Friday, February 12, 2010
Inside the Snowglobe
This week I’ve been feeling like one of those little plastic figurines trapped in a snow globe. Last Saturday’s snowstorm brought twenty inches of snow and we received eight more on Wednesday. Before you say it, yes, I know it’s winter. And yes, I do expect it to snow in the winter, but this was just too much too fast. As I sit here looking out my window, there is a slight flurry of snow falling again and I want to cry out, “I am not an Eskimo!” Everywhere I look, there are three to six foot mounds of snow. The roads are passable, but not altogether safe and the grocery store ran out of milk and bread days ago. The few hours of sun we’ve seen this week has sufficiently melted enough snow to leave huge dripping icicles hanging dangerously over doorways and windows and there’s water leaking from almost every door and window frame in the building leaving streaks of dirty water stains and puddles on the floor. Most of all, I’m tired of shoveling snow and brushing off my car every time I go out.
I asked God to show me the good in this and he answered by bringing to mind my relatives who live east of the city. It’s then that I realized how selfish I was being. When Saturday’s storm hit, my cousin was trapped in her house without heat or electricity for eighteen hours. When she was finally able to leave, she could only make it to her parent’s nearby home. They had no electricity either, but at least they had a fireplace. They were in the dark and the cold for several days. Why didn’t they come north to stay with family who had electricity and heat? Because the roads between them and us were closed due to unplowed streets and fallen trees. Tens of thousands of people were trapped without electricity and heat for four to five days. I've seen reports of people whose roofs are caving in from the weight of the snow and one about a woman who was trapped in her home by a fallen tree blocking her doors. Then I started to think about the homeless people in this city who don’t have a place to wait out the winter storms. They don’t have food or money to buy milk even if the grocery stores had it. I thought about the people in Haiti who are still wondering if they will ever find their father, mother, brother, and sister in one of the makeshift hospitals and camps or buried in the rubble of the city.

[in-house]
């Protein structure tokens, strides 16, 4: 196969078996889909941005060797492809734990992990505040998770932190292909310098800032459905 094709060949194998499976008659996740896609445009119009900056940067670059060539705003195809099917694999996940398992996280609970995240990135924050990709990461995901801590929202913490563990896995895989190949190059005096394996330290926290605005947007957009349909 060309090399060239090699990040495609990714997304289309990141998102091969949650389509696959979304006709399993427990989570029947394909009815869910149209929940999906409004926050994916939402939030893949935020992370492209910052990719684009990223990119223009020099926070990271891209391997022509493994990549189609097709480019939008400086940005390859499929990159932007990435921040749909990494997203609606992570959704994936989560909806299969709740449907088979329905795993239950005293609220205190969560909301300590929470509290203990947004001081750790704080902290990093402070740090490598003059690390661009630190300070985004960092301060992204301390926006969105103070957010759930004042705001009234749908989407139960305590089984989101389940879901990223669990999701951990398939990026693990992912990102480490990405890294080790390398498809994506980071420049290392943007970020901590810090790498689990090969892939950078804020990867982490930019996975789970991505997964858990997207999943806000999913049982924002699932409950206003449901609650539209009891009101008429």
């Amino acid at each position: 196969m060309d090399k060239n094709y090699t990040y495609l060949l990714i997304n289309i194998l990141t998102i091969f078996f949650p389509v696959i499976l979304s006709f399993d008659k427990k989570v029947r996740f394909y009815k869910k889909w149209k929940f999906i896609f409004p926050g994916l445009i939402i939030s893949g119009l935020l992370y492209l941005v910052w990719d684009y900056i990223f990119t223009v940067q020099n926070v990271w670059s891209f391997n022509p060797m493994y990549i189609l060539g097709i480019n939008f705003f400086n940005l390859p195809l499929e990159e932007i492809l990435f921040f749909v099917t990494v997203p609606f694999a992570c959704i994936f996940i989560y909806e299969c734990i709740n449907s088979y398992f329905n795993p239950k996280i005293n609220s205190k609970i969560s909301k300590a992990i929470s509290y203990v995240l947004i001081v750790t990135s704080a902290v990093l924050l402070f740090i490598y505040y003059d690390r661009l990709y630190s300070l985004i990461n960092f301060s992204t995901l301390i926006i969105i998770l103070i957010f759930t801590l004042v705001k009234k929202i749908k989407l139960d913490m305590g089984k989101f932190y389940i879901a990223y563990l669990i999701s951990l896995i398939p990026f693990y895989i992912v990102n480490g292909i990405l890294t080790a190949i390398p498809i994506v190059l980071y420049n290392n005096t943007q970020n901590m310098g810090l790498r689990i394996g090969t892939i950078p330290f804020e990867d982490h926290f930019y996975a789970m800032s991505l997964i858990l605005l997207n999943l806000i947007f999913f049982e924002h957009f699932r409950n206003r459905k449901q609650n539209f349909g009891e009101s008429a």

About the pictures:
Ross Township (February 12, 2010)
Posted by Maureen Profeta